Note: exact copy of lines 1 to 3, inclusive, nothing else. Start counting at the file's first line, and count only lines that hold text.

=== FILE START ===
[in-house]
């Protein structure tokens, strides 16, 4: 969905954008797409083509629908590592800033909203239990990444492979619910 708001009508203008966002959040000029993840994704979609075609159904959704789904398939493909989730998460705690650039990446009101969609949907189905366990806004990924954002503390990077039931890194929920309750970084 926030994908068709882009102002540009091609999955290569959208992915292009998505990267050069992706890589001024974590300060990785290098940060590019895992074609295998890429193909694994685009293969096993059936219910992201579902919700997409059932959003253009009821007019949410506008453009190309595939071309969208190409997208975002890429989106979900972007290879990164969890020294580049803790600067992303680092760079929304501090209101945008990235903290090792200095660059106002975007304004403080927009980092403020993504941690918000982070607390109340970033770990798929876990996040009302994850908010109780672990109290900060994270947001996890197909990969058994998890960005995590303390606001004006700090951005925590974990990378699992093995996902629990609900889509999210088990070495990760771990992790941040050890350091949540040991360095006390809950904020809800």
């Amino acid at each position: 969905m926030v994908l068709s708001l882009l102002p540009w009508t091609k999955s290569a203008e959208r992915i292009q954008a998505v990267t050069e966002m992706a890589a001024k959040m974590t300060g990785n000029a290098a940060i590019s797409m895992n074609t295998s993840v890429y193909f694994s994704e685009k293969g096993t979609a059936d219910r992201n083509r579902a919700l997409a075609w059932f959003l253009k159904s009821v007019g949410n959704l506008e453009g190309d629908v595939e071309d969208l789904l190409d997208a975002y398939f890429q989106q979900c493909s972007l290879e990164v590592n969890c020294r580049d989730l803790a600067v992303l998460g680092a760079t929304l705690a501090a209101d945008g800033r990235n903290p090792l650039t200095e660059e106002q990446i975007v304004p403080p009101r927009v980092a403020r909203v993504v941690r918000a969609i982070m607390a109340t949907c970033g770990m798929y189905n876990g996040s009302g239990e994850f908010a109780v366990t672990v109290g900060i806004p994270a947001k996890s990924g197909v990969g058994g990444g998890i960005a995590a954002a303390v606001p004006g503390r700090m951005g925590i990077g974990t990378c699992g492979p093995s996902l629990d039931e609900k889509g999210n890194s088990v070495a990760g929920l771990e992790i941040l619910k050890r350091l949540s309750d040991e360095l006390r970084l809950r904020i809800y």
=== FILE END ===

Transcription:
[in-house]
């Protein structure tokens, strides 16, 4: 969905954008797409083509629908590592800033909203239990990444492979619910 708001009508203008966002959040000029993840994704979609075609159904959704789904398939493909989730998460705690650039990446009101969609949907189905366990806004990924954002503390990077039931890194929920309750970084 926030994908068709882009102002540009091609999955290569959208992915292009998505990267050069992706890589001024974590300060990785290098940060590019895992074609295998890429193909694994685009293969096993059936219910992201579902919700997409059932959003253009009821007019949410506008453009190309595939071309969208190409997208975002890429989106979900972007290879990164969890020294580049803790600067992303680092760079929304501090209101945008990235903290090792200095660059106002975007304004403080927009980092403020993504941690918000982070607390109340970033770990798929876990996040009302994850908010109780672990109290900060994270947001996890197909990969058994998890960005995590303390606001004006700090951005925590974990990378699992093995996902629990609900889509999210088990070495990760771990992790941040050890350091949540040991360095006390809950904020809800």
């Amino acid at each position: 969905m926030v994908l068709s708001l882009l102002p540009w009508t091609k999955s290569a203008e959208r992915i292009q954008a998505v990267t050069e966002m992706a890589a001024k959040m974590t300060g990785n000029a290098a940060i590019s797409m895992n074609t295998s993840v890429y193909f694994s994704e685009k293969g096993t979609a059936d219910r992201n083509r579902a919700l997409a075609w059932f959003l253009k159904s009821v007019g949410n959704l506008e453009g190309d629908v595939e071309d969208l789904l190409d997208a975002y398939f890429q989106q979900c493909s972007l290879e990164v590592n969890c020294r580049d989730l803790a600067v992303l998460g680092a760079t929304l705690a501090a209101d945008g800033r990235n903290p090792l650039t200095e660059e106002q990446i975007v304004p403080p009101r927009v980092a403020r909203v993504v941690r918000a969609i982070m607390a109340t949907c970033g770990m798929y189905n876990g996040s009302g239990e994850f908010a109780v366990t672990v109290g900060i806004p994270a947001k996890s990924g197909v990969g058994g990444g998890i960005a995590a954002a303390v606001p004006g503390r700090m951005g925590i990077g974990t990378c699992g492979p093995s996902l629990d039931e609900k889509g999210n890194s088990v070495a990760g929920l771990e992790i941040l619910k050890r350091l949540s309750d040991e360095l006390r970084l809950r904020i809800y």